- After the infamous Shiv Sena MP Ravindra Gaikwad incident, the central government released draft rules for a "national no-fly list" of unruly passengers.
- A person identified as a threat by security agencies will also be included in this list.
The Centre released draft rules for a "national no-fly list" of unruly passengers for all domestic carriers, proposing a ban on flying from three months upto an indefinite period. The move follows an incident involving Shiv Sena MP Ravindra Gaikwad who hit an Air India staffer "25 times" with a slipper for not being allowed to fly business class in an all-economy plane.
The Ministry of Civil Aviation has proposed a "national no-fly list" which will comprise passengers identified as unruly after an inquiry by a committee constituted by that particular airline. A person identified as a threat by security agencies will also be included in this list.
While the list is characterised as "national" and will compile data on disruptive passengers from all airlines, the ban recommended by the committee is not mandatory for all airlines to follow.
Minister of State for Civil Aviation Jayant Sinha termed this move a trailblazer. "There is no other country in the world with a no-fly list based on safety. There are no-fly lists based on security where people are seen as grave threats, and they are not allowed to fly. India is blazing a new trail in this regard," Sinha said at a media briefing.
The government has recommended three levels of unruly behaviours, each with a corresponding duration of flying ban.
The first level of misdemeanour includes disruptive behaviour such as physical gestures, verbal harassment and unruly behaviour because of inebriation. This level of offence will carry a flying ban of three months.
The second level comprises physically abusive behaviour such as pushing, hitting, grabbing, inappropriate touching or sexual harassment. This degree of misconduct will carry a ban of six months.
The third category consists of life-threatening behaviour such as damage to aircraft operating system, physical violence such as choking or murderous assault and attempted a breach of flight crew compartment. This will carry a flying ban of two years or more without limit.
If a passenger repeats the same degree of offence, he/she will be banned for twice the period of the previous ban.
"It is open to other airlines to use that list and simultaneously prohibit that person from flying for that period. It is not mandatory for other airlines," Civil Aviation Secretary R N Choubey said.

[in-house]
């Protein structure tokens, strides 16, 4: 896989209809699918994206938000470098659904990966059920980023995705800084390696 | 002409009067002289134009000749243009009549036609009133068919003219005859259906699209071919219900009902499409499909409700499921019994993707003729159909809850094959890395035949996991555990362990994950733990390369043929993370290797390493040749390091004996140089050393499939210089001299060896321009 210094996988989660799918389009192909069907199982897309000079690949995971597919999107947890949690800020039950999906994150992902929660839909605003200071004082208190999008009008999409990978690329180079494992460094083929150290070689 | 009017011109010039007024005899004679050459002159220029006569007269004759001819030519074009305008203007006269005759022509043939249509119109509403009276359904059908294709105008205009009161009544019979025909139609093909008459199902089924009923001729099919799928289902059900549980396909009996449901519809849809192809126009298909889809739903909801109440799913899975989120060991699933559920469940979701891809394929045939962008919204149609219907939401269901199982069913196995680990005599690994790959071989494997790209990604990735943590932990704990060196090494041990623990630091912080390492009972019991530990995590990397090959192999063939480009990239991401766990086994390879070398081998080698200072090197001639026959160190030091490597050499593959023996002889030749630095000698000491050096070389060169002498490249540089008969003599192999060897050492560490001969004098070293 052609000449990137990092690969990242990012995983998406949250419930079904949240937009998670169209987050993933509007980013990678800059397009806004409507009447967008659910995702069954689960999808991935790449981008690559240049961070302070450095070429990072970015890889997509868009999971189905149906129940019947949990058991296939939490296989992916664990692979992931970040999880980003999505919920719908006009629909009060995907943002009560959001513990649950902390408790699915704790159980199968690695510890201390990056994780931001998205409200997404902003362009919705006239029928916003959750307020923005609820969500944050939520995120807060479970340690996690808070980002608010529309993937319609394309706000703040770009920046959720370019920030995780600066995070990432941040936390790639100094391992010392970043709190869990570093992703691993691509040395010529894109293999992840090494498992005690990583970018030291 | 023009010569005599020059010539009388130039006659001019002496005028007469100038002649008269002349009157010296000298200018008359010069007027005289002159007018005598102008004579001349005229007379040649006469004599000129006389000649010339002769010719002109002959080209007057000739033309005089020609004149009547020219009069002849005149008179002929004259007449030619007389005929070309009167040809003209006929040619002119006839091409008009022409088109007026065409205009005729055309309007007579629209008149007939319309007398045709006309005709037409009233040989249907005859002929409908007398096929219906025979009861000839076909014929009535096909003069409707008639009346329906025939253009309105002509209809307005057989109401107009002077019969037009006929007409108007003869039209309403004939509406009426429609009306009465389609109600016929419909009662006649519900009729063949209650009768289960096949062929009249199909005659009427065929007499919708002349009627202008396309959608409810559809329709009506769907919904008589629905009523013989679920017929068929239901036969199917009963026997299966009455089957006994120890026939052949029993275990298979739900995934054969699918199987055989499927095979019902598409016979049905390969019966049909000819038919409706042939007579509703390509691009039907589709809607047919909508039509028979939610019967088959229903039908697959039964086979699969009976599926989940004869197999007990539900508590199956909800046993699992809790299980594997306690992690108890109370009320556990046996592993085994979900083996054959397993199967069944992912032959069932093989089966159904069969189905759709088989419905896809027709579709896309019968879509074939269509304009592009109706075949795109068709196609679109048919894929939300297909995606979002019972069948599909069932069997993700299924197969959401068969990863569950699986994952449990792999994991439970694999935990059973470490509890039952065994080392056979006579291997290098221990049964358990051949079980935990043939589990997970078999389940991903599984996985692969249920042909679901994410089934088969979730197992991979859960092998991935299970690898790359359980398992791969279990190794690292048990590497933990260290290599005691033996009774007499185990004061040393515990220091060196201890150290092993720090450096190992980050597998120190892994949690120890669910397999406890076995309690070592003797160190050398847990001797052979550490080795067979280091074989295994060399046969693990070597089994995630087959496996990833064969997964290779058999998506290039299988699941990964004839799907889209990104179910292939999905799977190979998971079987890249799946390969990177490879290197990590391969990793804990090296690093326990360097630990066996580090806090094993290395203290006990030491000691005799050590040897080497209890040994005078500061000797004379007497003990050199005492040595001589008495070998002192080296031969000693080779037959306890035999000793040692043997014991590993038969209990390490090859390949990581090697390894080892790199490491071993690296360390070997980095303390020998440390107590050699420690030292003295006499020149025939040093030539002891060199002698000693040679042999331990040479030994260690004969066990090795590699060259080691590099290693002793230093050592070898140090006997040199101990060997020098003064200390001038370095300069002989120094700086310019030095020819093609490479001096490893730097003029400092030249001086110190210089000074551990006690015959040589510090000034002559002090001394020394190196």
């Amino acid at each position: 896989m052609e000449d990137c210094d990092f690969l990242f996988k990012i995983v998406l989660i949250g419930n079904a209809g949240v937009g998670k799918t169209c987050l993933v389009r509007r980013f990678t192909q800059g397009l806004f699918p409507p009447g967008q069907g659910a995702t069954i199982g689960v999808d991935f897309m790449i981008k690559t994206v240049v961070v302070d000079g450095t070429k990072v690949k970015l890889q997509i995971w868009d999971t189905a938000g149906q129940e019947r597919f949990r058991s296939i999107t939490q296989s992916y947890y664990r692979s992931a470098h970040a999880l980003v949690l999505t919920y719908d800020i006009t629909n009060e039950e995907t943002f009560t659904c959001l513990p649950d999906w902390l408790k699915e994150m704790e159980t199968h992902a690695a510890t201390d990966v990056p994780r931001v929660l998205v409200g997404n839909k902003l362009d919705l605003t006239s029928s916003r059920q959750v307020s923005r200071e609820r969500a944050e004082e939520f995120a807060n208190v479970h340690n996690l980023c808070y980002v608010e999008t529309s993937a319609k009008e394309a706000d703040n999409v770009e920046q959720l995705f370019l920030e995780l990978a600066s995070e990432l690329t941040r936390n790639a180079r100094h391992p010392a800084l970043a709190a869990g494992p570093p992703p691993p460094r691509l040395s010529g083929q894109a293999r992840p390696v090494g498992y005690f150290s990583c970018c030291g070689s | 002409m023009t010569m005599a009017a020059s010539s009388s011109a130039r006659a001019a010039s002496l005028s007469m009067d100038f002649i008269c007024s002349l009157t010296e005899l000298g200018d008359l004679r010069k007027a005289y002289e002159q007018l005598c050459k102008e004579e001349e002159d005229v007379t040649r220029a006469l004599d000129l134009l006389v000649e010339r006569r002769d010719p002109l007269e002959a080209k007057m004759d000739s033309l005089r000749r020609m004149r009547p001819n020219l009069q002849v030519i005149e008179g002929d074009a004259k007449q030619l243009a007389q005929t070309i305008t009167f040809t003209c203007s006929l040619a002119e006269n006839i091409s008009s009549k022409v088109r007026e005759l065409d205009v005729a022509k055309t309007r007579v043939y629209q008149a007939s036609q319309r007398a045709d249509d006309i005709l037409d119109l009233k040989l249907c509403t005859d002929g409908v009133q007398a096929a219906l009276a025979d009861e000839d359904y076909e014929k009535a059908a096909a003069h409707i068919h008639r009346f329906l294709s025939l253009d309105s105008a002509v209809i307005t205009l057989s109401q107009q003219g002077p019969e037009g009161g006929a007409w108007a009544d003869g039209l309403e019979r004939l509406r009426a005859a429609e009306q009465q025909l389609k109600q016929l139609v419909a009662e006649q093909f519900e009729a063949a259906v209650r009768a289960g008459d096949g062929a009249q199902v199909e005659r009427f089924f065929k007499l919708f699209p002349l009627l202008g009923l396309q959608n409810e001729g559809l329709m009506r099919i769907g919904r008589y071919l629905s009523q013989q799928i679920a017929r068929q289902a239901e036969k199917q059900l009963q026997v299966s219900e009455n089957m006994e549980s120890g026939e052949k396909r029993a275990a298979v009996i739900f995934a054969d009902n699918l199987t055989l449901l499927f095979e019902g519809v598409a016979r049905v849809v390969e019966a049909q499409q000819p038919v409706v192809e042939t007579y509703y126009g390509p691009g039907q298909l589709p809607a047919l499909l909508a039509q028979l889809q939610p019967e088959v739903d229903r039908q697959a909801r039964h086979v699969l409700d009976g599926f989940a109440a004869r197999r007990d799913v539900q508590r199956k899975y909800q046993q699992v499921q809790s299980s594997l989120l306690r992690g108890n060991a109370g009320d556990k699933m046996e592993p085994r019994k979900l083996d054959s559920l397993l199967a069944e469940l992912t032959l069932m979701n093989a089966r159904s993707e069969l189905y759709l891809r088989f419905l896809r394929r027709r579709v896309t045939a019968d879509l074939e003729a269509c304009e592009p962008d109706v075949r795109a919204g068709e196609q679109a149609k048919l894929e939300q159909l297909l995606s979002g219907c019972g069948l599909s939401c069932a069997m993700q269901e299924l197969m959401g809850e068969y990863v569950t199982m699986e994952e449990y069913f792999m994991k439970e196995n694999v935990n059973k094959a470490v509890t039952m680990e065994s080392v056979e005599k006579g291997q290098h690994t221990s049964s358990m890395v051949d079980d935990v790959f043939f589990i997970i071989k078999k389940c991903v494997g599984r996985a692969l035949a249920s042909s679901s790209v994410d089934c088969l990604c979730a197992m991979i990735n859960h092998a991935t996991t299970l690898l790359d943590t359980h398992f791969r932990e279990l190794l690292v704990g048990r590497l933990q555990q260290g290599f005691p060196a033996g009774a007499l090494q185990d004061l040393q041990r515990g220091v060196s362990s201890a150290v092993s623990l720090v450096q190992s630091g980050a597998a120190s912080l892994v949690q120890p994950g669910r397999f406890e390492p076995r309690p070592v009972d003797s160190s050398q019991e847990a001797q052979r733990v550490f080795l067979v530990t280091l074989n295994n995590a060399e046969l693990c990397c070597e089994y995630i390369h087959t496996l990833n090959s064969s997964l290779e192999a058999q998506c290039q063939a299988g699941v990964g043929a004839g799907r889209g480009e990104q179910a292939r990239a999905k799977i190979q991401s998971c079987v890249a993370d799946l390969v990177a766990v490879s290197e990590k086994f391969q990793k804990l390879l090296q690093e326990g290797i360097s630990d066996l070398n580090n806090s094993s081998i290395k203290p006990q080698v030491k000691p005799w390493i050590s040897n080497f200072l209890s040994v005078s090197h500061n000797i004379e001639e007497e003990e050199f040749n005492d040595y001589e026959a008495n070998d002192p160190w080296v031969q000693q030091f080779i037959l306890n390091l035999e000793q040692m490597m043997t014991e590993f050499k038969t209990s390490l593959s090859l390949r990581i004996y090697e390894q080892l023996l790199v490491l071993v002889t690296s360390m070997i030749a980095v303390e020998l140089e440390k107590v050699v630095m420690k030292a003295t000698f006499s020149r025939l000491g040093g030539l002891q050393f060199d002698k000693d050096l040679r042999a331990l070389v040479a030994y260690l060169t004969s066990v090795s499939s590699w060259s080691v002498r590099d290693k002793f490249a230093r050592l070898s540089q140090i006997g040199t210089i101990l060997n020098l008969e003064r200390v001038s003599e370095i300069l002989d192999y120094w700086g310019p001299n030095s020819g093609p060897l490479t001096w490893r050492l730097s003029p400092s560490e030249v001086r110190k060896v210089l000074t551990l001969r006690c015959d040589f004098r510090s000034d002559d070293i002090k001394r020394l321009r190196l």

The nature of misdemeanour and the punishment will be decided by a standing committee constituted by an airline. The committee will have to come out with its findings within 10 days during which the passenger will not be allowed to fly with the airlines.
It will be a three-member committee comprising a retired district/sessions judge, representative of a different airline and a member of passengers' association/consumer association/a retired consumer forum official.
A passenger can also challenge the ban and approach an appeals committee which will be set up by the Civil Aviation Ministry and headed by a high court judge. However, passengers blacklisted from flying because of a security threat do not have the provision of approaching this committee.
The government is also examining ways to track passengers recognised as unruly through an identity document. There is, however, a lack of consensus on whether an Aadhar card will be used for this purpose.
"We will be identifying passengers on the basis of identity verification, either through an Aadhar card or passport. This will ensure that we have a secure way of identifying a passenger and linking their secure authentication to their PNR," Sinha said. However, Choubey said that this is still being examined.
"We are examining this. It should be possible for us to do this with any detail of passenger document, not necessarily Aadhar," Choubey said.
While the no-fly list is applicable for domestic carriers, Choubey said there was nothing to stop international airlines from implementing it. The draft is an amendment to the existing Civil Aviation Requirement, a set of rules on unruly and disruptive passengers.
These are being placed in the public domain for 30 days for comments and feedback from stakeholders following which the government will come out with final amendments by June 30.
Last Updated 31, Mar 2018, 6:38 PM